NARCIS (Netherlands)

    Barbui, Corrado; Nosè, Michela; Bindman, Jonathan; Schene, Aart; Becker, Thomas; Mazzi, Maria A.; Kikkert, Martijn; Camara, Jayne; Born, Anja; Tansella, Michele

    2005-01-01

    In recent years, research efforts have been directed to better characterize the Subjective experience of taking psychotropic drugs. This Study investigated the sex difference in the subjective tolerability of antipsychotic drugs. Participants were recruited from patients under the care of

  13. Multiple drug cost containment policies in Michigan's Medicaid program saved money overall, although some increased costs.

    Science.gov (United States)

    Kibicho, Jennifer; Pinkerton, Steven D

    2012-04-01

    Michigan's Medicaid program implemented four cost containment policies--preferred drug lists, joint and multistate purchasing arrangements, and maximum allowable cost--during 2002-04. The goal was to control growth of drug spending for beneficiaries who were enrolled in both Medicaid and Medicare and taking antihypertensive or antihyperlipidemic prescription drugs. We analyzed the impact of each policy while holding the effect of all other policies constant. Preferred drug lists increased both preferred and generic drugs' market share and reduced daily cost--the cost per day for each prescription provided to a beneficiary. In contrast, the maximum allowable cost policy increased daily cost and was the only policy that did not generate cost savings. The joint and multistate arrangements did not affect daily cost. Despite these policy trade-offs, the cumulative effect was a 10 percent decrease in daily cost and a total cost savings of $46,195 per year. Our findings suggest that policy makers need to evaluate the impact of multiple policies aimed at restraining drug spending, and further evaluate the policy trade-offs, to ensure that scarce public dollars achieve the greatest return for money spent.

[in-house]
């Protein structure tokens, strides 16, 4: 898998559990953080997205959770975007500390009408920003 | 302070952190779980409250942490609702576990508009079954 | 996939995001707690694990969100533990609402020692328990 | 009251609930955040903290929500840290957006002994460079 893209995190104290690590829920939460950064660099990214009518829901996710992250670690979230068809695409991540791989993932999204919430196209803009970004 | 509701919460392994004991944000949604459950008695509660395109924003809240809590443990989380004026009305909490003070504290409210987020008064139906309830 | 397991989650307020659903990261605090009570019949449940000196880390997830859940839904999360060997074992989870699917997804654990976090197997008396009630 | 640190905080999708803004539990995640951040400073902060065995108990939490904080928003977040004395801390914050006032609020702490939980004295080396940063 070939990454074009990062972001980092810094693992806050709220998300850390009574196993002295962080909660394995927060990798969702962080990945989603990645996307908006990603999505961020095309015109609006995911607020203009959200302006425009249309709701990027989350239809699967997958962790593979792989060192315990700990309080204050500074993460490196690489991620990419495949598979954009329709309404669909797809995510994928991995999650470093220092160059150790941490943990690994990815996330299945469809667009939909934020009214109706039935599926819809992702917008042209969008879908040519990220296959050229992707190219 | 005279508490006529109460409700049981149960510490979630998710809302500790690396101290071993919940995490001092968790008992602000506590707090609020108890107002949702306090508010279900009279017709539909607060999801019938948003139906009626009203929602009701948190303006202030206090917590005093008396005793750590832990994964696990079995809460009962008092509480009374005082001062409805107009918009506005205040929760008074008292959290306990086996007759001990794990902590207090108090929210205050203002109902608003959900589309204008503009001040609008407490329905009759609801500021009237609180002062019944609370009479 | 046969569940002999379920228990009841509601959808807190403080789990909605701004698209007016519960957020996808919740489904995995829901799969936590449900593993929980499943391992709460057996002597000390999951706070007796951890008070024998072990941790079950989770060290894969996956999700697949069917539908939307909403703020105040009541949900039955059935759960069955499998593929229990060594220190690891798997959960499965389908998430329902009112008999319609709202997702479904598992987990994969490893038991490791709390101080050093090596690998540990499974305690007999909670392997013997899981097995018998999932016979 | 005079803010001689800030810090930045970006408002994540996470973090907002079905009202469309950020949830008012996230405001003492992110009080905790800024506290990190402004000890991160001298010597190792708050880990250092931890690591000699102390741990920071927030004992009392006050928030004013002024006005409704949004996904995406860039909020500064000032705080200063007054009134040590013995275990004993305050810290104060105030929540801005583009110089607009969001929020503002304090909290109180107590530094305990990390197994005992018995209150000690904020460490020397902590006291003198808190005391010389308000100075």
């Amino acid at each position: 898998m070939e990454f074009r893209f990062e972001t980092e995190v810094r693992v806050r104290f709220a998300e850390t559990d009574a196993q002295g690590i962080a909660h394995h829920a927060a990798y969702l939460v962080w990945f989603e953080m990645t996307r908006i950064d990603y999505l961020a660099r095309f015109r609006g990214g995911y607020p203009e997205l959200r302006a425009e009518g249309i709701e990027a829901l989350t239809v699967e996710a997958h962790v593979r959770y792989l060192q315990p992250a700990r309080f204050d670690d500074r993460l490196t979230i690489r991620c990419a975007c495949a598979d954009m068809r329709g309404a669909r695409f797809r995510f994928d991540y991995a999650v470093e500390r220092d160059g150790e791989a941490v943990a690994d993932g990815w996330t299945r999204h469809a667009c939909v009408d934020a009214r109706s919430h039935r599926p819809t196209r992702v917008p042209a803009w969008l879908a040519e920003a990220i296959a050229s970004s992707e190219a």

14. Sex-Role Attitudes of Drug Abuse Treatment Counselors.

    Science.gov (United States)

    Schor, Carole

    1982-01-01

    Examined the sex-role attitude of the drug abuse treatment counselor. Found: 1) male counselors viewed clients of both sexes more negatively; 2) male clients were viewed more negatively by counselors of both sexes; 3) counselors with less education had more negative attitudes; and 4) attitudes differed with treatment program type. (Author/RC)

  15. Correlates of Sex Trading among Drug-Involved Women in Committed Intimate Relationships: A Risk Profile.

    Science.gov (United States)

    Jiwatram-Negrón, Tina; El-Bassel, Nabila

    2015-01-01

    Despite a slight decline in new human immunodeficiency virus (HIV) infections in New York, marked increases and concentrated epidemics continue among subsets of the population, including women engaged in sex trading. We examined the prevalence and correlates of sex trading among 346 low-income, HIV-negative women in HIV-concordant intimate relationships. Women and their long-term main partners were recruited to participate in an HIV prevention intervention. Baseline data were used in this article. Of the 346 women in the study, 28% reported sex trading during the prior 90 days. Multivariate analyses showed increased relative risk of sex trading by lifetime experience of severe intimate partner violence (IPV), drug, and alcohol use, and marginal significance for mental health hospitalization, partner drug dependency, and homelessness. These findings suggest an urgent need for HIV prevention and intervention efforts targeted toward women in intimate relationships who trade sex for money or drugs, with an emphasis on IPV, mental health, history of incarceration, and substance abuse. Copyright © 2015 Jacobs Institute of Women's Health. Published by Elsevier Inc. All rights reserved.

  16. The Power of Money and the Power of Sex. Anthropology of Sexual Tourism

    Directory of Open Access Journals (Sweden)

    David Lagunas

    2010-07-01

    Full Text Available Globalization, the flow of people, ideas and goods, generates a situation in which the sex industry has been globalized through increasingly sophisticated channels and networks of prostitution and human traffic. These are, adapting themselves to the changing meanings and practices of sex. The North domination of the South and East is manifested in multiple ways, including sex tourism. The text analyzes some aspects of sex tourism in different national and international contexts, and postulates the advisability and opportunity to explore both the individual and the subjective, as well as related socio–political dimensions.